Due
Wednesday 7 February 2018

A. __Numerical Problems__

### For questions 1 through 4, use the methodology
summarized in Appendix A of Stull and in the assigned summary sheet on
Structured Problem Solving discussed in class.

### Provide the answers to the following, showing
all steps, on separate sheets.

1. It
is observed that the updrafts in supercell thunderstorms, such as the
thunderstorm that produced the Joplin tornado, are on the order of 40 m s^{-1}.
Convert this to mph. (10 pts)

2.
Convert 5.5^{o}F to its Centigrade equivalent.(10
pts)

3.
Convert -40^{o}C to its Fahrenheit equivalent.(10
pts)

4. It
is observed that when small groups of air molecules, collectively called
"air parcels", are lofted relative to surrounding quiescent air (that
is not moving up or down) that these air parcels cool at a rate of around 5.5^{o}F
for every 1000 feet they rise if water vapor is not condensing. This rate (5.5^{o}F/1000
ft or 5.5^{o}F (1000 ft)^{-1} is called the "dry adiabatic
lapse rate." Convert the dry adiabatic lapse rate to its metric equivalent
(15 pts)

(Answer units: ^{o}C/100m)

B. __Thought
Problems__

### Provide the answers to the following questions.
No calculations are needed.

5. We
will be learning about a powerful "basic" law of nature that is
directly used in the computer modeling of the atmosphere. It is known by various
names, but we will call it the Ideal Gas Law. It is written somewhat
incorrectly below for simplicity's sake:

where
p is pressure, **R is a constant**
(just consider it a number that never changes), T is temperature, and rho (the greek symbol just to the right of the equals sign) is
density.

You can
think of pressure as a measure of the weight of the atmosphere, density as a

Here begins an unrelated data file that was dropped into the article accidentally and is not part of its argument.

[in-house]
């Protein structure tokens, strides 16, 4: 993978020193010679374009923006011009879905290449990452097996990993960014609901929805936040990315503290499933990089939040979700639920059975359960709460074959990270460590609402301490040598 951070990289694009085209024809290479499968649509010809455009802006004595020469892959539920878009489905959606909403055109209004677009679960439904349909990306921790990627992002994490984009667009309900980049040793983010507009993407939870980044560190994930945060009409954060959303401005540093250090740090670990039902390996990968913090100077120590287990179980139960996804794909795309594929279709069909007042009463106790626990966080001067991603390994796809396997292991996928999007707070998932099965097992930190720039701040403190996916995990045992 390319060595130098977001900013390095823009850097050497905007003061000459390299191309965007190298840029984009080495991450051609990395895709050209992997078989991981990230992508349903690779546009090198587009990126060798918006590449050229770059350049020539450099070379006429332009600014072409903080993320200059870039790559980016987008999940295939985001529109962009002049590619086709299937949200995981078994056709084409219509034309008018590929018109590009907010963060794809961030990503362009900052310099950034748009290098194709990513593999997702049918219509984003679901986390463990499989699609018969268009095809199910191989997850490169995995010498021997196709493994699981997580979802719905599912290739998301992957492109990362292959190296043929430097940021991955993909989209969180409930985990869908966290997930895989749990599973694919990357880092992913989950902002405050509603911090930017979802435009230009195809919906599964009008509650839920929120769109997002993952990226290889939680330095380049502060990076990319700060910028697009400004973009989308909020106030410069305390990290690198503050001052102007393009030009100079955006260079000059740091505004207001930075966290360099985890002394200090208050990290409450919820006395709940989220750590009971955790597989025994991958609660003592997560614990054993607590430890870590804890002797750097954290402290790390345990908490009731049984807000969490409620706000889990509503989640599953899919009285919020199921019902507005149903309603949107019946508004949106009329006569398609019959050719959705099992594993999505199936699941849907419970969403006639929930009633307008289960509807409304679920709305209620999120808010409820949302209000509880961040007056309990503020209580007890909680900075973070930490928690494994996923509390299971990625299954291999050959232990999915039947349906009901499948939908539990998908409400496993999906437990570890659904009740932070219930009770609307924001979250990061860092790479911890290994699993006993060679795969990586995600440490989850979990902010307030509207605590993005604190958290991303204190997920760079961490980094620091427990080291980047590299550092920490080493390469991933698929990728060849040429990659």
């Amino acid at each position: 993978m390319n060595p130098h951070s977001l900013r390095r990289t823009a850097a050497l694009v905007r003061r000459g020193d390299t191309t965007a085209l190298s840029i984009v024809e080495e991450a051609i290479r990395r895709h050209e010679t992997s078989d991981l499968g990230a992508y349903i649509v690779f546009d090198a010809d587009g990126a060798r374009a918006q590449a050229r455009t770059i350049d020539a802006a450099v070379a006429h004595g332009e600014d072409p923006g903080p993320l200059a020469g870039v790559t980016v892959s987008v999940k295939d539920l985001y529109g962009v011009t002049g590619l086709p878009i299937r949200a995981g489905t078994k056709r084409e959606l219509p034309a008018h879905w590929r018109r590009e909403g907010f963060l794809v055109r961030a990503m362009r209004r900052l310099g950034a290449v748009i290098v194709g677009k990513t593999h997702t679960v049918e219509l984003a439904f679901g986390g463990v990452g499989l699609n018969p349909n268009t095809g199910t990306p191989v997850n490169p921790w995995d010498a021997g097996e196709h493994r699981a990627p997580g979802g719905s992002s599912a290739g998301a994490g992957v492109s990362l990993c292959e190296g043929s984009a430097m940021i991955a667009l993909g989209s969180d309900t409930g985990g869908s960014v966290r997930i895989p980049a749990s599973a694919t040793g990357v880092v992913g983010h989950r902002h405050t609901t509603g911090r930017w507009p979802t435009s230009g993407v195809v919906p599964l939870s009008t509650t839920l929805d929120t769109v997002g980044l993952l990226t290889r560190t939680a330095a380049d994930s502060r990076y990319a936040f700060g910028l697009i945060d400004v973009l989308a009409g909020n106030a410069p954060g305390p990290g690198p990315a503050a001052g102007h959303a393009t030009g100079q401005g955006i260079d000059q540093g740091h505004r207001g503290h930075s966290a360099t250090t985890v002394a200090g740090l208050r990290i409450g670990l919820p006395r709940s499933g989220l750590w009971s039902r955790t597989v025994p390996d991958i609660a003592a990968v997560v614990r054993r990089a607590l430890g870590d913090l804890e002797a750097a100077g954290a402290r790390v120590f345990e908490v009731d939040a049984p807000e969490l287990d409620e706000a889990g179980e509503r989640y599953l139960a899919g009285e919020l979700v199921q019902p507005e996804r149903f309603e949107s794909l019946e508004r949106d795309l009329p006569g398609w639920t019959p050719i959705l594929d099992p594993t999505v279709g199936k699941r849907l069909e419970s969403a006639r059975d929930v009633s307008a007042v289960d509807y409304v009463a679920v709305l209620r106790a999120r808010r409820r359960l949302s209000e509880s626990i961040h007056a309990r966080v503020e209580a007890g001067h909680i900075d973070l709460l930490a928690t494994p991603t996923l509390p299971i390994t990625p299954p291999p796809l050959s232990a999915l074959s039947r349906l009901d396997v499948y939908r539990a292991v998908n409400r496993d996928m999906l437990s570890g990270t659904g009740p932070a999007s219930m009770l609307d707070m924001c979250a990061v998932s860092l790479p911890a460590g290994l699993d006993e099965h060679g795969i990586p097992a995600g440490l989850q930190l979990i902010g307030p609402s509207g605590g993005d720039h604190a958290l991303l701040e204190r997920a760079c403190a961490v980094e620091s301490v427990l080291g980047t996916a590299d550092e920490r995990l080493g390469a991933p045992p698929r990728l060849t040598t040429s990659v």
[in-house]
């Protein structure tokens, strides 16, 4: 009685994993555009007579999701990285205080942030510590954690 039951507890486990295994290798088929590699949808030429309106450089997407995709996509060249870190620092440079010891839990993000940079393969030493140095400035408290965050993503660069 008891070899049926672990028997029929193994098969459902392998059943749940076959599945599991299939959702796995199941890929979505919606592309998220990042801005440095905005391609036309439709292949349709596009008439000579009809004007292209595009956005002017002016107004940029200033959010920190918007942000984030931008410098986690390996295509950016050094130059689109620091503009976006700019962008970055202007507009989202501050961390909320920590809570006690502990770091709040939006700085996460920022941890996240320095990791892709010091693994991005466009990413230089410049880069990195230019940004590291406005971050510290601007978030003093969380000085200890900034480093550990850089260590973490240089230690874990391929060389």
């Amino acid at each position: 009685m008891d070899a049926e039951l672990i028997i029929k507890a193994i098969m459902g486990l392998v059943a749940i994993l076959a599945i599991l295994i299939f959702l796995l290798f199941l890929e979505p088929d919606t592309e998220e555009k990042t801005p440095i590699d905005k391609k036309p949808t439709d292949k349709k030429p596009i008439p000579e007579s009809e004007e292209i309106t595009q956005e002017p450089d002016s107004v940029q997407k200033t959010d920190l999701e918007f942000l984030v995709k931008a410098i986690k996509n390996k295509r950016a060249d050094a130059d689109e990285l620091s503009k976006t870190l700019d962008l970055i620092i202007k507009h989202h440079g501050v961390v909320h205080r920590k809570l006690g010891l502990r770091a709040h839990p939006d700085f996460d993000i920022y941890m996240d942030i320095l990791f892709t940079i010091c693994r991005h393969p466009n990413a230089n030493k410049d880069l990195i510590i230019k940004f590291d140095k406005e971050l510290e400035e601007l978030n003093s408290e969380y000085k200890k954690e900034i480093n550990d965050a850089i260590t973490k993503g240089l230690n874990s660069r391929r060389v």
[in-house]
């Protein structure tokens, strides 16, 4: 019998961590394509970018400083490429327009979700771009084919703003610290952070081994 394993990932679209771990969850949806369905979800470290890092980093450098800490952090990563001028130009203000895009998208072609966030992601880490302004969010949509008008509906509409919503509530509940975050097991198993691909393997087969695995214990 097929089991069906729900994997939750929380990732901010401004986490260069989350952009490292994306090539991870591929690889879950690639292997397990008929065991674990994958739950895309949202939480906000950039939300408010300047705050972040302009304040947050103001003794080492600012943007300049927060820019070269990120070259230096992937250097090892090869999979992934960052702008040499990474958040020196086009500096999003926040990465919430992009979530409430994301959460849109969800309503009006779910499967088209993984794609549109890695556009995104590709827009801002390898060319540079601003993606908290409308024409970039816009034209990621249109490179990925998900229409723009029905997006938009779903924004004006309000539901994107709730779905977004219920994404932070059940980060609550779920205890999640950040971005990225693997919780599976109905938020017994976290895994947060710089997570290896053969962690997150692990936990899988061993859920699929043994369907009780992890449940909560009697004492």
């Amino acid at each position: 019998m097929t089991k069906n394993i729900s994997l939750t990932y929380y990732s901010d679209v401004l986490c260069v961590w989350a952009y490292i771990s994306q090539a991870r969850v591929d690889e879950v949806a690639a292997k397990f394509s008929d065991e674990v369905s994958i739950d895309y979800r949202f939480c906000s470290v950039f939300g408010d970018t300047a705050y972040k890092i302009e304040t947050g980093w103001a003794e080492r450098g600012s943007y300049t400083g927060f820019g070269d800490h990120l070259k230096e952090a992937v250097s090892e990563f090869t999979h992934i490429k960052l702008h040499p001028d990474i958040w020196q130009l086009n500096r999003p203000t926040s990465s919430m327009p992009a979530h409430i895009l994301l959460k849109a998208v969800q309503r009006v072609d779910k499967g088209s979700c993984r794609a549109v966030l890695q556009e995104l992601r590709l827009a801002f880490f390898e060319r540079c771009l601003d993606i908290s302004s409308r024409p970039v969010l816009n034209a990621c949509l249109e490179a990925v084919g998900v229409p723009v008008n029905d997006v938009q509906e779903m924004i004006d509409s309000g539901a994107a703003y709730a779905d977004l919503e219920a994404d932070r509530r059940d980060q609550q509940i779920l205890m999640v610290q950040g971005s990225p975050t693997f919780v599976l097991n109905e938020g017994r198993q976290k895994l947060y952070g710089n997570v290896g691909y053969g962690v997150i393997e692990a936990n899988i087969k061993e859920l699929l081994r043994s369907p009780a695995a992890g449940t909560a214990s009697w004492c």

measure of how close the air molecules are together, and temperature a measure
of the vibrational activity of the molecules (which humans refer to as
temperature).

(a) Why
is the following statement wrong unless you make an important assumption?

*"...the
warmer the temperature, the higher the pressure..."*(10 pts)

(b)
At sealevel, the average density of the atmosphere is
around 1.225 kg m^{-3}. This can be considered a constant at sealevel, even though there are small variations depending
on certain meteorological situations.

Given
that information is the following statement true *"...the higher the pressure the lower the temperature..."*

Please
say why, given the constraints of the problem.(10 pts)

(c)
Algebraically solve the Ideal Gas Law above for temperature.

Show
all steps. In essence you are simply rewriting the Ideal Gas Law.(15
pts)

6.
Here's a surface weather map.

The
solid lines are called isobars, and connect points on the map that experience
the same atmospheric pressure. The isobars are labeled in whole numbers. You
already know how to decode the temperature information. Although no
calculations are part of this, just be aware that the Ideal Gas Law requires
that the temperatures be in the Kelvin or Absolute scale. For this question,
you don't need to worry about that.

**Now note that weather stations A, B, C, and D are roughly on the
isobar labeled 1020.** No calculations are needed to answer the following question. To
answer it, do not assume that the density is constant, even though scale
analysis shows that density roughly is constant at sea level at the scale of
weather maps.

Question:
Assuming that air density is only determined by the Ideal Gas Law the
conceptual treatment of which is given above, use the equation as written in
your answer for 5 (c) above to decide which of the weather stations above given
as A, B, C, or D, has the air that is most dense.